Lily Tomlin, signed photo, Liza Cowan, Alix dobkin
Lily Tomlin. The publicity picture she gave me at the show. "Nobody likes a pushy woman. Keep pushing! To Liza and Alix. Love from Lily." Alix is the singer Alix Dobkin, my partner at the time. Alix has recently published her memoir My Red Blood, which includes fascinating stories about singing in the folk clubs, including The Bitter End, in Greenwich Village in the sixties.

Seeing Lily in person, in the intimate club atmosphere of The Bitter End was exciting enough. The fact that she took the time to write to me was even better. And look how the piece of mail had to travel to find me:

 lily tomlin handwritten envelope 

click on a smaller image and it will enlarge

  • Blog letter-lily 1
  • Blog letter-lily 2
  • Blog letter-lily 3
  • Lily letter 4312
Lily Tomlin, Liza Cowan, handwritten letter

"Dear Liza, did I ever write and tell you how amazed I was that you would mention Diane Arbus and me in the same paragraph? It was a comparison I was very happy about. And flattered. And I had been telling someone just that night before your piece came out how I felt I was doing something similar in my approach to whatever it was I was doing. And since you were the first and only person besides me to make that observation and I think is is a good and interesting one, I want to mention the use of it in a piece done on me in "The New York Times" and tell you that we are on a couple of the same wave lengths. Love, Lily"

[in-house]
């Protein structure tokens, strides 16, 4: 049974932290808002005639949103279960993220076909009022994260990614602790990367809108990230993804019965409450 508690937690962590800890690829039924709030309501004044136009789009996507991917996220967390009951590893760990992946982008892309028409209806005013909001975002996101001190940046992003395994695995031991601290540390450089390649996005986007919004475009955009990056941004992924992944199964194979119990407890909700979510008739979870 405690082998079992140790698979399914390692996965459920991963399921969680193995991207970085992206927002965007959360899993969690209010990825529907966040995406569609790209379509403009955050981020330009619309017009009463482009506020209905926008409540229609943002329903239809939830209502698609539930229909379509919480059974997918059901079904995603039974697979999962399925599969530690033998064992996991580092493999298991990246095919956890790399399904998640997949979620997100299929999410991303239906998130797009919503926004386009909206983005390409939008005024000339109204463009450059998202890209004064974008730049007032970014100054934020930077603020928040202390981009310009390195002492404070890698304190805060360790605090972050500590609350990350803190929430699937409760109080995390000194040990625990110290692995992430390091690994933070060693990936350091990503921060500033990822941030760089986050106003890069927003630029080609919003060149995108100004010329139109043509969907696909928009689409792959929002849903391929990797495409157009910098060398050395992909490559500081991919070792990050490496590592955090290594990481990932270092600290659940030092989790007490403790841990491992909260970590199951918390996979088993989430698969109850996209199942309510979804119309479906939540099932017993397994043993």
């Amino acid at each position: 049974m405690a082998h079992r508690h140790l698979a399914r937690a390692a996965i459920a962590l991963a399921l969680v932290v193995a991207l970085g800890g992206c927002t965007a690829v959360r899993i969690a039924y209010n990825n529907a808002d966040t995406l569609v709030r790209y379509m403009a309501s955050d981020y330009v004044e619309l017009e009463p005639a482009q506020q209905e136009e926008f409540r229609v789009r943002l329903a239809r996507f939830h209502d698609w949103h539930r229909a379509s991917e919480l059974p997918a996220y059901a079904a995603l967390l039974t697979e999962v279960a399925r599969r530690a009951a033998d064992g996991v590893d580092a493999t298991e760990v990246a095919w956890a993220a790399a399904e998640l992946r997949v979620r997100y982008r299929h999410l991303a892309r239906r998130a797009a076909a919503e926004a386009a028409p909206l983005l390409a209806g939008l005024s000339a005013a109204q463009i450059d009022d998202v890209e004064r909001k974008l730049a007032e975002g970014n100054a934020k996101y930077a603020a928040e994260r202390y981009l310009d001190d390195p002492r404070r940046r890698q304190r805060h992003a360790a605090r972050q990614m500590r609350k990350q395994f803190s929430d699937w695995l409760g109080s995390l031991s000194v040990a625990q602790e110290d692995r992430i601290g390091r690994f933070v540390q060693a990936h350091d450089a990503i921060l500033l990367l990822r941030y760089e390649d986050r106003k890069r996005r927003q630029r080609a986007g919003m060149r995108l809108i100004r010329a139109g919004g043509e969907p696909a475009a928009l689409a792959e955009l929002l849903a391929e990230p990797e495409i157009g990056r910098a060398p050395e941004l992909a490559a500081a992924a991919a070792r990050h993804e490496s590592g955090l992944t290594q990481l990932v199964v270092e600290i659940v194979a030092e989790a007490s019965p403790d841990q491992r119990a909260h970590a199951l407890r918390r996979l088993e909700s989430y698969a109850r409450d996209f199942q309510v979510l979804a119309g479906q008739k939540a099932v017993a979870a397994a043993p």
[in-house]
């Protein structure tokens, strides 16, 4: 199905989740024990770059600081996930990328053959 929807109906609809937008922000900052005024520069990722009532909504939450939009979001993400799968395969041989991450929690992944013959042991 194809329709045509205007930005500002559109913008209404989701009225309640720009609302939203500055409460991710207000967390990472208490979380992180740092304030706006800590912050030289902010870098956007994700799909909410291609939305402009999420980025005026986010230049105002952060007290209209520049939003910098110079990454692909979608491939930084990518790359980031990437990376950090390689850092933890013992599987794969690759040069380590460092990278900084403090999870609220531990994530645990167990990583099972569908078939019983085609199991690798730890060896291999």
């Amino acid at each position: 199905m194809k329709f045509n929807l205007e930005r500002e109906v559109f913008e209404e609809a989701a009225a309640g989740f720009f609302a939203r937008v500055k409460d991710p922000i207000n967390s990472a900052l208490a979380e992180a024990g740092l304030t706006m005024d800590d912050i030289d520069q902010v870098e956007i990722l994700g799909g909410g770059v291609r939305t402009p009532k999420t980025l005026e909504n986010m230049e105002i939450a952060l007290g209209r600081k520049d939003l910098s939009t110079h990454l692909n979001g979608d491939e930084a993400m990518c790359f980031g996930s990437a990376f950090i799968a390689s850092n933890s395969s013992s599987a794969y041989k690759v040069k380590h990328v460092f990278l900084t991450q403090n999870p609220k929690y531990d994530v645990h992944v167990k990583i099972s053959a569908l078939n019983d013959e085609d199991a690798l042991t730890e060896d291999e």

So my advice is not that you should write reviews, although you might, but to take the time to write a real letter, on real paper to the people you admire. One, they will appreciate it. Two, you never know what you will get back.

Next time I will show you  letters I got back from Bea Arthur and from Lorenzo Music from the show, Rhoda, after I wrote to them.  And you know I'm kicking myself for never writing to Soupy Sales.

PS: If you like reading historical letters, here's the website for you:  Letters Of Note, Correspondence Deserving Of A Wider Audience.  Endlessly fascinating.
 
 
I welcome your comments.


THE END OF POLAROID AS WE KNOW IT